20-Unit Building Could Replace Jersey City C-Town

506 Central Avenue The Heights Jersey City
Proposed development at 506 Central Avenue, The Heights, Jersey City. Rendering via Lee Levine Architects.

Plans to build a new mixed-use development in the main business district of the Jersey City Heights neighborhood have been revived.

A developer is planning to construct a five-story building at 506-508 Central Avenue, between Graham and North Streets near Washington Park. The site, which is located in Ward D close to the Union City border, currently contains a two-story building that is occupied by one of Jersey City’s two C-Town Supermarket locations.

Under the latest proposal, the existing structure would be demolished and replaced with 20 residential units. A green roof and 10 parking spaces would also be provided, according to the Central Avenue Special Improvement District (CASID) website. Hoboken-based Lee Levine Architects (LLA) is listed as the designer for the proposal. The post by CASID states that “with an aging building stock that is nearly 130 years old, Central Avenue desperately needs all the upgrades and investment it can receive,” adding that “this project has gathered input and support from various community groups in recent weeks, including the CASID.”

Meredith Simpson of LLA confirmed the project plans to Jersey Digs and stated that the proposal could go before the Jersey City Zoning Board of Adjustment at some point within two to four weeks. Should the necessary approvals be granted, the unnamed developer is seeking to begin construction by the end of this year, according to Simpson. She explained that the development would also include just under 3,000 square feet of commercial space that could be occupied by a market or restaurant, but stated that C-Town would not return to the new building.

Plans to redevelop this property were first revealed back in 2015 when a four-story building with 21 residential units was proposed. However, the project faced opposition by the Washington Park Association and made little progress.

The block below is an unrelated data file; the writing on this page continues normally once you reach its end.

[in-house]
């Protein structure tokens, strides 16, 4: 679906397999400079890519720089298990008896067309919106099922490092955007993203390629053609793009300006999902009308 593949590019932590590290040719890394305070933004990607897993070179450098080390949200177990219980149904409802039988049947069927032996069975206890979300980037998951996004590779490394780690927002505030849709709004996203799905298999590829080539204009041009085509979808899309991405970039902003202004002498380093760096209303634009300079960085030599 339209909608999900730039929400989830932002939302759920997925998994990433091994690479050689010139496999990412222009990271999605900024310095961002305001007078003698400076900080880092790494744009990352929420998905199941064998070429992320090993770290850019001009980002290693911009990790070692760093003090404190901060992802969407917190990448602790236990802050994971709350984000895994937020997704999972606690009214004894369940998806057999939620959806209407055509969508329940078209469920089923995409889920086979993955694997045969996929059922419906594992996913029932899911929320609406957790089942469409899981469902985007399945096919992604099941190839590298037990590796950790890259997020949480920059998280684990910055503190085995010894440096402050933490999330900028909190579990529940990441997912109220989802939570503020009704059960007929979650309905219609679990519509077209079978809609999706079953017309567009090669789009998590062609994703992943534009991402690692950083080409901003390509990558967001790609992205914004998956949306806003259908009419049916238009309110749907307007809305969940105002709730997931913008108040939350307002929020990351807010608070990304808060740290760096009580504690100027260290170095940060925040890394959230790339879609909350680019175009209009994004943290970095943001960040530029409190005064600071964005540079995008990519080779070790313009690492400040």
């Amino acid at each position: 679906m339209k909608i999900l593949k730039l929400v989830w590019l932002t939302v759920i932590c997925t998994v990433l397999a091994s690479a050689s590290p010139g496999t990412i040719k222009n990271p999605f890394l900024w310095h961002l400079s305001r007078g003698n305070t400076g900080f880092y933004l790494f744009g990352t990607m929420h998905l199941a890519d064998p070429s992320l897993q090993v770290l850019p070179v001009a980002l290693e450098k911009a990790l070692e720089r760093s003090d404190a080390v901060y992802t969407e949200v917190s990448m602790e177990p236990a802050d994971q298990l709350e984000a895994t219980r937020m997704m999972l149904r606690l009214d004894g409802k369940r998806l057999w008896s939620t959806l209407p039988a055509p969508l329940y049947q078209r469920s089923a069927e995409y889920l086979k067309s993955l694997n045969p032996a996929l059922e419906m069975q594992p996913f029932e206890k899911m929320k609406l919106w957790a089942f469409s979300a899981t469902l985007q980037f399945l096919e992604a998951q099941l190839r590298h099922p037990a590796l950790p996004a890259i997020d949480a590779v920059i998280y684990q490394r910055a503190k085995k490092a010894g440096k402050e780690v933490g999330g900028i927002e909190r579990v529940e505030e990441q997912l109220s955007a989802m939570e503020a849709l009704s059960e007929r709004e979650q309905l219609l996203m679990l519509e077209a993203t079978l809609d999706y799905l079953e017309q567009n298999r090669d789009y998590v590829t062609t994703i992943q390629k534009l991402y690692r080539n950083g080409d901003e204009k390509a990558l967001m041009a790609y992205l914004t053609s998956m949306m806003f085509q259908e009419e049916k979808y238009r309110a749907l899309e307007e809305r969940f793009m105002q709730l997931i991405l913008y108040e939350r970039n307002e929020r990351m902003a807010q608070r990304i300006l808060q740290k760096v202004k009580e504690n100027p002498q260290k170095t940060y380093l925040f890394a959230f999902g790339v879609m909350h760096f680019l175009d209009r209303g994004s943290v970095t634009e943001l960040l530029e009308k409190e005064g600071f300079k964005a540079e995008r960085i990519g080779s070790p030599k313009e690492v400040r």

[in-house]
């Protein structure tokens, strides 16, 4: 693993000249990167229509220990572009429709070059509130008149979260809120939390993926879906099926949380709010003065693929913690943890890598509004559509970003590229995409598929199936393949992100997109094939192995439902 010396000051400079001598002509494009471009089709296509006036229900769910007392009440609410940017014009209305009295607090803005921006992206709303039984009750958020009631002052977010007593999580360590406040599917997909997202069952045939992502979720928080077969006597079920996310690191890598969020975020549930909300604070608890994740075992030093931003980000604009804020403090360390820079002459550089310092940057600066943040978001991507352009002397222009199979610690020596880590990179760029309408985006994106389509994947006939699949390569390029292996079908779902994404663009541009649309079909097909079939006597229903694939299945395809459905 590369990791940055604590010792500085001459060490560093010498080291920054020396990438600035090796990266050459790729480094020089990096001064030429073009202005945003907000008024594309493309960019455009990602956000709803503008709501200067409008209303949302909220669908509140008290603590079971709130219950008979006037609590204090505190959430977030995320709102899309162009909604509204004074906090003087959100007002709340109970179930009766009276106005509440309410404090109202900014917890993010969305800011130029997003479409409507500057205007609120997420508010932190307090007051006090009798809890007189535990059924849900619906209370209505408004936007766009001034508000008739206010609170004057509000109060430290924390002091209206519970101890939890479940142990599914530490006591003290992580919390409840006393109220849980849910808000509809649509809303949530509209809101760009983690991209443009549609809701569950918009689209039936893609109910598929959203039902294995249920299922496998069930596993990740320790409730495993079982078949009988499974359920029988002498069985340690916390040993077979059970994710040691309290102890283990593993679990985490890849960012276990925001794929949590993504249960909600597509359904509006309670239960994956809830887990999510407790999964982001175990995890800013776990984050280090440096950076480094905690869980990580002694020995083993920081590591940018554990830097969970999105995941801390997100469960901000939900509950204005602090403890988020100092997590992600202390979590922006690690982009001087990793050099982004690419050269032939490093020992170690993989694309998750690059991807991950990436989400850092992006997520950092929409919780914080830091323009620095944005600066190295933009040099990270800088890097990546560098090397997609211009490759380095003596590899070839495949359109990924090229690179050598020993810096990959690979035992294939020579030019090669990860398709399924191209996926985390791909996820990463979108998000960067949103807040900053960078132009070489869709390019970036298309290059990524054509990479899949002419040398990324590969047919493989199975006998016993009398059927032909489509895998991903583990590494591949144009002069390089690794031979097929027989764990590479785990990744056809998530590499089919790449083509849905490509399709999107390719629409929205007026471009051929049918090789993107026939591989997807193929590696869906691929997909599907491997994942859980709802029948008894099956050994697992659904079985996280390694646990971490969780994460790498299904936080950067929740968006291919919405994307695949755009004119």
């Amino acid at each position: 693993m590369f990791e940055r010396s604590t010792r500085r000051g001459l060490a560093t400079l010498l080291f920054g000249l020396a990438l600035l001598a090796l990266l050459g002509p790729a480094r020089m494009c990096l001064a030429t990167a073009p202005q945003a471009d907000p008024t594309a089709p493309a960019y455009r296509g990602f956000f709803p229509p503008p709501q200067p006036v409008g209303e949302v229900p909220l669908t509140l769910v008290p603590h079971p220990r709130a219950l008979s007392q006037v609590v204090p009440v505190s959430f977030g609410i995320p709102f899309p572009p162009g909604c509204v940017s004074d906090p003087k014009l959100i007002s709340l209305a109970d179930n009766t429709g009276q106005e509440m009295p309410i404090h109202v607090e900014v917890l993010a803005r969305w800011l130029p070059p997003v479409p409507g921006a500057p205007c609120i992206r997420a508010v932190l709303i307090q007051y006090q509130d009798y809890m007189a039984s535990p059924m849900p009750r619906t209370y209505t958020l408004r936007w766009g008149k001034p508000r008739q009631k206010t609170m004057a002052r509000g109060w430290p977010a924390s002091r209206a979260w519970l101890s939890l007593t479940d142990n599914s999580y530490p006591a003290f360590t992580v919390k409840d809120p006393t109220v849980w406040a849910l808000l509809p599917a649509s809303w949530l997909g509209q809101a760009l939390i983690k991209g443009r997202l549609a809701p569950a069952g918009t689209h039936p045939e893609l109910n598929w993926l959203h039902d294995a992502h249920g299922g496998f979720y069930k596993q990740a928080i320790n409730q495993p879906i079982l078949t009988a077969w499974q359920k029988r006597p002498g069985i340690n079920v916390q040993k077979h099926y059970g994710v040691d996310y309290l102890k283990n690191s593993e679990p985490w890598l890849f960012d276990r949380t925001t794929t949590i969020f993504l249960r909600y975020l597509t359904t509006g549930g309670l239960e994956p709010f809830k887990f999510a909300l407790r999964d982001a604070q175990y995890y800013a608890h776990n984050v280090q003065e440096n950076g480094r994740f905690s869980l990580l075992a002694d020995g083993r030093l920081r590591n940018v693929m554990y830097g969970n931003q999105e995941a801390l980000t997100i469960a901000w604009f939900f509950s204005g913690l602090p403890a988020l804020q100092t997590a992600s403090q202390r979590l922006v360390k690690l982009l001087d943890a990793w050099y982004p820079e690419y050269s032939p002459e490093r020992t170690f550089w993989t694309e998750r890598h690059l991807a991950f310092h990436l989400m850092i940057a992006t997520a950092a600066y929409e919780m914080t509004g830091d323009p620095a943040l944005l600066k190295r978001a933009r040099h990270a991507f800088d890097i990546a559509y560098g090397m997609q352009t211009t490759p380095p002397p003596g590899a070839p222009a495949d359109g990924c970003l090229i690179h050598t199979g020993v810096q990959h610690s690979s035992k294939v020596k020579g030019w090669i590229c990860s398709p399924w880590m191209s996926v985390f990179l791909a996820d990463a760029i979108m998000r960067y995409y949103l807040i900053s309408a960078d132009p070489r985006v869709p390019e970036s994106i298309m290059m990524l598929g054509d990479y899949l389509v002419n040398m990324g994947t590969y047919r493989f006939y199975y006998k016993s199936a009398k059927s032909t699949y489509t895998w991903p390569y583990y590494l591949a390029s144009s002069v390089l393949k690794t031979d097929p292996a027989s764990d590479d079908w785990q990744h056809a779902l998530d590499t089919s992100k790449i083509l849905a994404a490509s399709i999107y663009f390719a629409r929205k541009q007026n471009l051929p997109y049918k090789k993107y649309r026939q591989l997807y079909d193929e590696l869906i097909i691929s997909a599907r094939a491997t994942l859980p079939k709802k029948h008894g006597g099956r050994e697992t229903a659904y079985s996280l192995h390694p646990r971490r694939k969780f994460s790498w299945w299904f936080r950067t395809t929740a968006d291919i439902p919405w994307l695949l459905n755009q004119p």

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    • Huh? Why do you want to induce car ownership? You have to be realistic. If you want cars and sprawl, move to the suburbs.

    • I’m sorry to say, Claude, but yours is an outdated notion of who is moving to the Heights. I’ve lived around the corner from this proposed development for nearly a year and have no need for a car of my own. Public transportation, bike share, Zipcar, etc. are all perfectly affordable, convenient alternatives to owning a car *and* a parking spot. As more and more of the generation(s) who have embraced the sharing economy discover and move to the Heights, the number of cars–and the demand for excessive amounts of parking spots–will diminish.

      Also, this development looks great! Certainly better than the current C-Town, which is in desperate need of a renovation. I would hope that the developers would offer a new lease to a market before seeking another use, though–there aren’t many options at that end of the neighborhood. (I actually walk all the way to the Shop Rite in Hoboken…)

      Oh yes, that’s right–walking is also a great transportation option in the wonderfully walkable Heights! 🙂

      • Agreed.
        The Heights isn’t Manhattan, but it also isn’t Woodbridge NJ. 1 spot per unit is absurd to demand. & if that’s the case, we will be in a standstill watching rodents come in and out C Town for the next 10 years and more.

      • Urbane,
        Majority of Heights residents work futher than an Uber, bus ride or bike share away from their employment. Hence the auto or what the Osmonds referred to as “crazy horses”

        If this was in fact your ideal world. I concur

        • Claude,

          Look up modal share or how folks get to work in the Heights published by the U.S. Census. It’s less than 50 percent by car. In fact, It’s one of the lowest percentages in the entire country.

          Aside from that, if I drove I would be supportive of far less parking being provided. Why? More parking spaces means more cars on the road and more time for me stuck in traffic. It’s against your own interest as a motorist to see more cars added to the road network. By not proving parking there is a strong likelihood that the people who choose to lease there will not own a car and will use public transit or other method.

      • I agree with you but going to be hard convincing the old timers. It’s just a transitional period in JC where you are seeing class shifts across the city. So you just have to deal with the moaning and groaning from the old timers about anything and everything until everyone gets used to it and we move on.

  1. Looking at the facade, it shows no garage entry, is that on Cambridge behind the building? As for parking I fall between the two camps… no need for one per unit, but 50% is a little low, I would aim for 60%… still realistic and can satisfy both ideals.


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